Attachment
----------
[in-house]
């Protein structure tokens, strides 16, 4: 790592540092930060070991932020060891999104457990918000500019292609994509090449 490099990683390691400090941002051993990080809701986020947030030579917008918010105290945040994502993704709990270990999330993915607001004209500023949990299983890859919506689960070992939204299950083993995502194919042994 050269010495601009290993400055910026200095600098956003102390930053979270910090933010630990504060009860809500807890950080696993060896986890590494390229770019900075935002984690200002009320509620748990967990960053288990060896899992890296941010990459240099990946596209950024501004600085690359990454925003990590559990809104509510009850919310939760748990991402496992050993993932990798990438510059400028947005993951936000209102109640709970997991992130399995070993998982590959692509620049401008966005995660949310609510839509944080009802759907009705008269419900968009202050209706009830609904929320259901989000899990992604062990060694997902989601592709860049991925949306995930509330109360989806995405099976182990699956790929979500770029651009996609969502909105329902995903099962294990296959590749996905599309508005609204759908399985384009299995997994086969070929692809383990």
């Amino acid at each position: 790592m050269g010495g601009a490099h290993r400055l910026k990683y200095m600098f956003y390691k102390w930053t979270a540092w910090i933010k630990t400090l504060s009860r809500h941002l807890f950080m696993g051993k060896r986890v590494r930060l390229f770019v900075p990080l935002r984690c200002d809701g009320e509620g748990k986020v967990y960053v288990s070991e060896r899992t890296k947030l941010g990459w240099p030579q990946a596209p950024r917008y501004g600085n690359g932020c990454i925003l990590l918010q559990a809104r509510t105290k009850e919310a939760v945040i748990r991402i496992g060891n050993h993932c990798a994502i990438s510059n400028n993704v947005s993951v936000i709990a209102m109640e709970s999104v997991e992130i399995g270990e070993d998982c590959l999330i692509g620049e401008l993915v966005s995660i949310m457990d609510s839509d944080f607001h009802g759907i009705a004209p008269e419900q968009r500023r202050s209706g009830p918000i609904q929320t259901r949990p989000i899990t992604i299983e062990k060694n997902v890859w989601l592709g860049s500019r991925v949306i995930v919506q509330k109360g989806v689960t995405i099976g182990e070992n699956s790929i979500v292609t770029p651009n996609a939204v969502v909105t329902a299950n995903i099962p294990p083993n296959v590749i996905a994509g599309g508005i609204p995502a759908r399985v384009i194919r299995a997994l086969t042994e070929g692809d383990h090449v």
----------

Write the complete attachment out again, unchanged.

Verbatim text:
[in-house]
């Protein structure tokens, strides 16, 4: 790592540092930060070991932020060891999104457990918000500019292609994509090449 490099990683390691400090941002051993990080809701986020947030030579917008918010105290945040994502993704709990270990999330993915607001004209500023949990299983890859919506689960070992939204299950083993995502194919042994 050269010495601009290993400055910026200095600098956003102390930053979270910090933010630990504060009860809500807890950080696993060896986890590494390229770019900075935002984690200002009320509620748990967990960053288990060896899992890296941010990459240099990946596209950024501004600085690359990454925003990590559990809104509510009850919310939760748990991402496992050993993932990798990438510059400028947005993951936000209102109640709970997991992130399995070993998982590959692509620049401008966005995660949310609510839509944080009802759907009705008269419900968009202050209706009830609904929320259901989000899990992604062990060694997902989601592709860049991925949306995930509330109360989806995405099976182990699956790929979500770029651009996609969502909105329902995903099962294990296959590749996905599309508005609204759908399985384009299995997994086969070929692809383990």
């Amino acid at each position: 790592m050269g010495g601009a490099h290993r400055l910026k990683y200095m600098f956003y390691k102390w930053t979270a540092w910090i933010k630990t400090l504060s009860r809500h941002l807890f950080m696993g051993k060896r986890v590494r930060l390229f770019v900075p990080l935002r984690c200002d809701g009320e509620g748990k986020v967990y960053v288990s070991e060896r899992t890296k947030l941010g990459w240099p030579q990946a596209p950024r917008y501004g600085n690359g932020c990454i925003l990590l918010q559990a809104r509510t105290k009850e919310a939760v945040i748990r991402i496992g060891n050993h993932c990798a994502i990438s510059n400028n993704v947005s993951v936000i709990a209102m109640e709970s999104v997991e992130i399995g270990e070993d998982c590959l999330i692509g620049e401008l993915v966005s995660i949310m457990d609510s839509d944080f607001h009802g759907i009705a004209p008269e419900q968009r500023r202050s209706g009830p918000i609904q929320t259901r949990p989000i899990t992604i299983e062990k060694n997902v890859w989601l592709g860049s500019r991925v949306i995930v919506q509330k109360g989806v689960t995405i099976g182990e070992n699956s790929i979500v292609t770029p651009n996609a939204v969502v909105t329902a299950n995903i099962p294990p083993n296959v590749i996905a994509g599309g508005i609204p995502a759908r399985v384009i194919r299995a997994l086969t042994e070929g692809d383990h090449v």